News Africa

Saturday 20 September 2014

Nigeria kidnap girls 'too scared to escape'

UN urged to impose sanctions on Nigerian schoolgirl kidnappers

Published 11/05/2014 | 11:08

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A mother and her daughter join protesters in a sit-in protest demanding the release of abducted secondary school girls in the remote village of Chibok, opposite Maitama park, in Abuja May 10, 2014. Nigeria's Army has posted two divisions to hunt for 200 schoolgirls abducted last month by Islamist rebels in an attack condemned globally including by U.S. first lady Michelle Obama on Saturday. REUTERS/Afolabi Sotunde (NIGERIA - Tags: CIVIL UNREST POLITICS)
A mother and her daughter join protesters in a sit-in protest demanding the release of abducted secondary school girls in the remote village of Chibok, opposite Maitama park, in Abuja May 10, 2014. REUTERS/Afolabi Sotunde

One of the teenagers who escaped from Islamic extremists who abducted more than 300 schoolgirls says the kidnapping was "too terrifying for words," and she's scared to go back to school.

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Nineteen-year-old science student Sarah Lawan said that more girls could have escaped but they were frightened by threats to shoot them.

She said the girls were driven in a truck for hours after the gunmen took them from their school in the pre-dawn hours of April 15 before the truck stopped.

They were asked to get down and she and a friend bolted into the bushes. Miss Lawan spoke in a phone interview from Chibok, the site of the mass abduction in northeast Nigeria.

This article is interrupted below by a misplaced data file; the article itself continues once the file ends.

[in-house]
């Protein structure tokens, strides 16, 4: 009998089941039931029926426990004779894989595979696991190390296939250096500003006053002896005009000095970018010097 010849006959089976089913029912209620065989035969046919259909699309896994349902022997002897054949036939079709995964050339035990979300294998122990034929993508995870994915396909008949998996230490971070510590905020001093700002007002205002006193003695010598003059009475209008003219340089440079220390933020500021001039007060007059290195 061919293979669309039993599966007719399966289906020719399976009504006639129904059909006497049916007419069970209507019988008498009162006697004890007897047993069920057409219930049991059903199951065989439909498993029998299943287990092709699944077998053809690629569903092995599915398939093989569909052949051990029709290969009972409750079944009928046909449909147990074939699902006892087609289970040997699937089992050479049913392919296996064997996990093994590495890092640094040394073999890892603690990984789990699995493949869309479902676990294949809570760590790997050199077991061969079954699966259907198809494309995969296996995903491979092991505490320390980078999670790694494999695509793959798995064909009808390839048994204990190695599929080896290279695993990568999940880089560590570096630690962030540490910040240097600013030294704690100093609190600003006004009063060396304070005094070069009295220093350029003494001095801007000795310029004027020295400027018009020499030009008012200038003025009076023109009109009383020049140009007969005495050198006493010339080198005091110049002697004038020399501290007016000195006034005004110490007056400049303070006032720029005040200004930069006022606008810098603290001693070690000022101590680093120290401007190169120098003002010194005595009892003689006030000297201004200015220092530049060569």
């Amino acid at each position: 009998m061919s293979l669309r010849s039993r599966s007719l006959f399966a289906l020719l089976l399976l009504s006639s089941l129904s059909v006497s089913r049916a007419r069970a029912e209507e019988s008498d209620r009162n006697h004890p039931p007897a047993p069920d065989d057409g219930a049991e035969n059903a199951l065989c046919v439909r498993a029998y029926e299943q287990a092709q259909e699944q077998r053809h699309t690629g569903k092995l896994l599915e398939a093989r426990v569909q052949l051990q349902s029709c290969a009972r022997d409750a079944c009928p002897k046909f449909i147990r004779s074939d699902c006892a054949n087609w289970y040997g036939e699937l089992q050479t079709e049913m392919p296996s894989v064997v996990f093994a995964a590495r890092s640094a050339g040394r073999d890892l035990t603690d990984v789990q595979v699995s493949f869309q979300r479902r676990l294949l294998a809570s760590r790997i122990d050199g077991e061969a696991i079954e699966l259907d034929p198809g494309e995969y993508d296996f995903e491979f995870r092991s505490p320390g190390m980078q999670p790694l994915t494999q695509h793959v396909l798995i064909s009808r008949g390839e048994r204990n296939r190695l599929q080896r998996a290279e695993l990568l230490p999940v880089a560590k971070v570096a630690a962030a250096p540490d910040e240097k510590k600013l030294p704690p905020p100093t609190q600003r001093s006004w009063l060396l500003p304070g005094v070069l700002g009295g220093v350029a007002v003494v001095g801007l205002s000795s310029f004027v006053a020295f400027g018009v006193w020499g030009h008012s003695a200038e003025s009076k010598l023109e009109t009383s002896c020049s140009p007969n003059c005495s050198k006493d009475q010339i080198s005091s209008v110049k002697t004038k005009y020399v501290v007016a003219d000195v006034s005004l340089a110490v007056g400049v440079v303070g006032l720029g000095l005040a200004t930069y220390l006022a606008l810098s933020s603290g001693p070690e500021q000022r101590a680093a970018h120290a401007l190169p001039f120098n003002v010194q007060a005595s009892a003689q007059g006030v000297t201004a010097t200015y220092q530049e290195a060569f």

She is among 53 students who escaped while 276 remain captive.

Meanwhile, a leading Nigerian rights group is urging the UN Security Council to impose sanctions on Islamic extremists who abducted 276 schoolgirls, saying concern and condemnation are not enough.The Socio-Economic Rights and Accountability Project said it is time for the council to "act decisively". The cost of inaction is "too high to contemplate", they said

It comes as more experts are expected in Nigeria to help in the search, including US hostage negotiators.

Nigeria's government belatedly accepted offers of help this week from the United States, Britain, France, China and Spain amid mounting national and international outrage at its failure to rescue the girls abducted by Boko Haram militants from a north-eastern school on April 15.

The militants are threatening to sell the girls into slavery.

Today's call for action adds to the growing condemnation by Muslims in Nigeria and abroad against the Boko Haram terrorist network and its acts.

Former Nigerian military ruler General Ibrahim Babangida urged the country's Muslims to rise up against the extremists sullying the name of Islam.

"Islam enjoins you to live peacefully with fellow human beings. ... Therefore, anybody who will come and smear our name, all Muslims should kick against that. Muslims should also do everything possible to stop this continued blackmail against the religion of Islam. We must prepare to fight it," he said in an interview today with the BBC Hausa Service. Hausa is the most popular language in northern Nigeria.

From Doha, Qatar, the International Union for Muslim Scholars condemned "the terrible crimes offensive to Islam" and said the actions of Boko Haram "are very far from Islamic teachings".

It called on Boko Haram to immediately release the girls, saying that threats to sell them into slavery are against Islamic Shariah law. Boko Haram has said it wants to enforce Shariah law across the entire country though Nigeria's population of 170 million is divided almost equally between Christians and Muslims. Shariah is pursued to varying degrees in most northern states.

In the Saudi city of Jeddah, the 56-country Organization of Islamic Cooperation said it is mobilising for a meeting next week that will focus on groups like Boko Haram that are part of "the growing phenomenon of dangerous extremist groups who hijacked Islam and are committing crimes in the name of religion".

Boko Haram has staged many attacks in north eastern Nigeria over the years, a campaign of bombings and massacres that has intensified in recent times despite a strong military offensive. Since May 2013 there has been a state of emergency in three northeastern Nigerian states covering one-sixth of the country.

Boko Haram has killed more than 1,500 people this year, compared to an estimated 3,600 between 2010 and 2013.

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